At this point, you can cycle the power on the player and you should see text begin to scroll down the screen. It should look something like this:
empeg-car v0.04 19990121 (altman@empeg.com)
If there is anyone present who wants to upgrade the flash, let them speak now, or forever hold their peace...it seems not. Let fly the Penguins of Linux!
Copying kernel...
Calling linux kernel...
Uncompressing Linux....................... done, booting the kernel.
(Etc...)
If your player is working properly, you can control it at this point by typing commands such as N (Enter) for the next track. A full list of commands can be found in the Developer Info section of this site.

Note: On some systems, Hyperterminal won't communicate with the player properly unless you reboot the player after starting Hyperterminal. If your keyboard commands don't seem to work, unplug the power from the player then plug it in again. Look to make sure you can see the bootup messages scrolling by as the player boots.
If you have installed the special developer version of the player software, pressing Q (Enter) will quit out of the player software and drop you to the Linux shell prompt to fool around. If Q (Enter) doesn't work, then try Ctrl-C or Ctrl-Break.

At this point, if you just have the consumer software installed, you'll get:
Switching to shell-player loop
Starting bash.
no shell!
Shell exit
... and the player will start playing where it left off.

So, if you want to do things at the shell prompt, the consumer software isn't enough. You need to install the developer software before you can get to the shell prompt. Instructions on how to obtain and install the developer software are here.

After you install the developer software, then when you press Q (Enter), you will see something like this:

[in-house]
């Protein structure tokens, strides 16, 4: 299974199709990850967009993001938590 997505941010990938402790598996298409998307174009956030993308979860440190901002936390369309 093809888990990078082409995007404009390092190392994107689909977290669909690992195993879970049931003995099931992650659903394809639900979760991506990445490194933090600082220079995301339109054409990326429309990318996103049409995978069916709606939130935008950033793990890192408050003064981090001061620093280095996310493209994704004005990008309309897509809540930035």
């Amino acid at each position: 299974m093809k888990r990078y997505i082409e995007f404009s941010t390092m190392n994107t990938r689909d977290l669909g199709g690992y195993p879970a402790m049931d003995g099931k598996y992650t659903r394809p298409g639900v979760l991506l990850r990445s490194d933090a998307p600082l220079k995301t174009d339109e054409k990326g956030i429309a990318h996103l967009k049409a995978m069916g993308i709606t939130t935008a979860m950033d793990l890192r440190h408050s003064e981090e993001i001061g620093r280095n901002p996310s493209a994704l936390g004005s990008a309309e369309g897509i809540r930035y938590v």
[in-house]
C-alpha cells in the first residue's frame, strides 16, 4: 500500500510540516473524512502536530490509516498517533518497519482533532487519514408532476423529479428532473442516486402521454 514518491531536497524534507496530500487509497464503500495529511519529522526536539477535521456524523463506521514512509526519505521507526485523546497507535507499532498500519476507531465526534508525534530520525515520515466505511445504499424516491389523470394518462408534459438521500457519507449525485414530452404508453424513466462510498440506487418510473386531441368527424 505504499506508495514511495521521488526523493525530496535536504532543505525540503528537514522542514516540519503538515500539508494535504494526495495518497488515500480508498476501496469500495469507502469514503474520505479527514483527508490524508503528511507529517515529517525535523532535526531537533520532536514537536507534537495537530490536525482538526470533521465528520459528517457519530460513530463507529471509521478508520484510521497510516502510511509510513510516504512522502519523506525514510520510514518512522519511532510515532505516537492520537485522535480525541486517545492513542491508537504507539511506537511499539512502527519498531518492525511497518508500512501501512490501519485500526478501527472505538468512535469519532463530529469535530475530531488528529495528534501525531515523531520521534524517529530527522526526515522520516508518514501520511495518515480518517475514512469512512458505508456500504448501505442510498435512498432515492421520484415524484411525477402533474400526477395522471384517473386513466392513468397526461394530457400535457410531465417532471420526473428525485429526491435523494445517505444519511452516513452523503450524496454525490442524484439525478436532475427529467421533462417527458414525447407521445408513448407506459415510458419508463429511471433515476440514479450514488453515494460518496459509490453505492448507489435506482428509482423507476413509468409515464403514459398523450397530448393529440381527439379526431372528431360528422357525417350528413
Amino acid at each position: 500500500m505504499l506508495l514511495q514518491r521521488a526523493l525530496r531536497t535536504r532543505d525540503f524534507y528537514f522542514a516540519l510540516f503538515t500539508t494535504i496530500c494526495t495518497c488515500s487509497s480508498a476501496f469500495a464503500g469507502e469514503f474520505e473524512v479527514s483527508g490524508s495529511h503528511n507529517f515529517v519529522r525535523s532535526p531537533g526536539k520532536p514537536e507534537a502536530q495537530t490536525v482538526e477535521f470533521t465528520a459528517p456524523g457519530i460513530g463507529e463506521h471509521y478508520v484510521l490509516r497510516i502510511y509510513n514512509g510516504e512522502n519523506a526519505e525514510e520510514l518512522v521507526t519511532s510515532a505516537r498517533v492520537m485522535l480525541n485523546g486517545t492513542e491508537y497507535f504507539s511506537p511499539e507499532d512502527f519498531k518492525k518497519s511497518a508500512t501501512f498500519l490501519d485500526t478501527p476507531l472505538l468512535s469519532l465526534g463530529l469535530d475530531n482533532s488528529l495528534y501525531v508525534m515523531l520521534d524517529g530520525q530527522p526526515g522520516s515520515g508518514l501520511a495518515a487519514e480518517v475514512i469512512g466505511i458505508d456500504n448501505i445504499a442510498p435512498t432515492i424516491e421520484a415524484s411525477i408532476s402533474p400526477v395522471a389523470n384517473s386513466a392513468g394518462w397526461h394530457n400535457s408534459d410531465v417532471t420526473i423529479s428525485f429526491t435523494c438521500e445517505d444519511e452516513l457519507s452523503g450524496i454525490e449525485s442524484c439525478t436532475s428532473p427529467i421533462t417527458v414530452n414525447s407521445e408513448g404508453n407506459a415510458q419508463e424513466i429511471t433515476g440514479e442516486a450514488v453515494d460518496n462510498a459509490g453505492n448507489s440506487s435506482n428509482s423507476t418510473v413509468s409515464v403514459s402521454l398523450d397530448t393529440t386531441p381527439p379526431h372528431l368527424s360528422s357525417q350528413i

empeg:/empeg/bin#_
With a blinking cursor. That's the shell prompt.

Warning: Don't fool around at the Linux shell prompt unless you know what you're doing. You could render the player inoperable if you alter certain files. Hopefully you're reading this because you already know what you want to do at the shell prompt (for instance, you've been directed here by other FAQ entries), or you are a Linux expert already and you know what to do. If you need a command reference, see the next FAQ entry for links to some Linux help documents.

Some things don't require shell access, and can be diagnosed simply by reading the text that's output by the player on bootup. If you have a large problem and the errors scroll past too quickly, you can increase the size of the Hyperterminal scrollback buffer by selecting File, Properties, Settings. After that, you will be able to scroll backwards through the text until you find what you're looking for.

You can also grab a complete boot log for diagnostic purposes. This is done by Selecting "Transfer, Capture Text" to begin creating the log file, then "Transfer, Capture Text, Stop" when you have captured the desired activity to that file.

Note: Some versions of Hypterterminal, specifically the one that comes with Windows XP, have a severely bug-ridden copy/paste function that scrambles the lines of text as they are copied to the clipboard. If you are trying to capture a boot log for diagnostic purposes, use the Capture Text feature instead.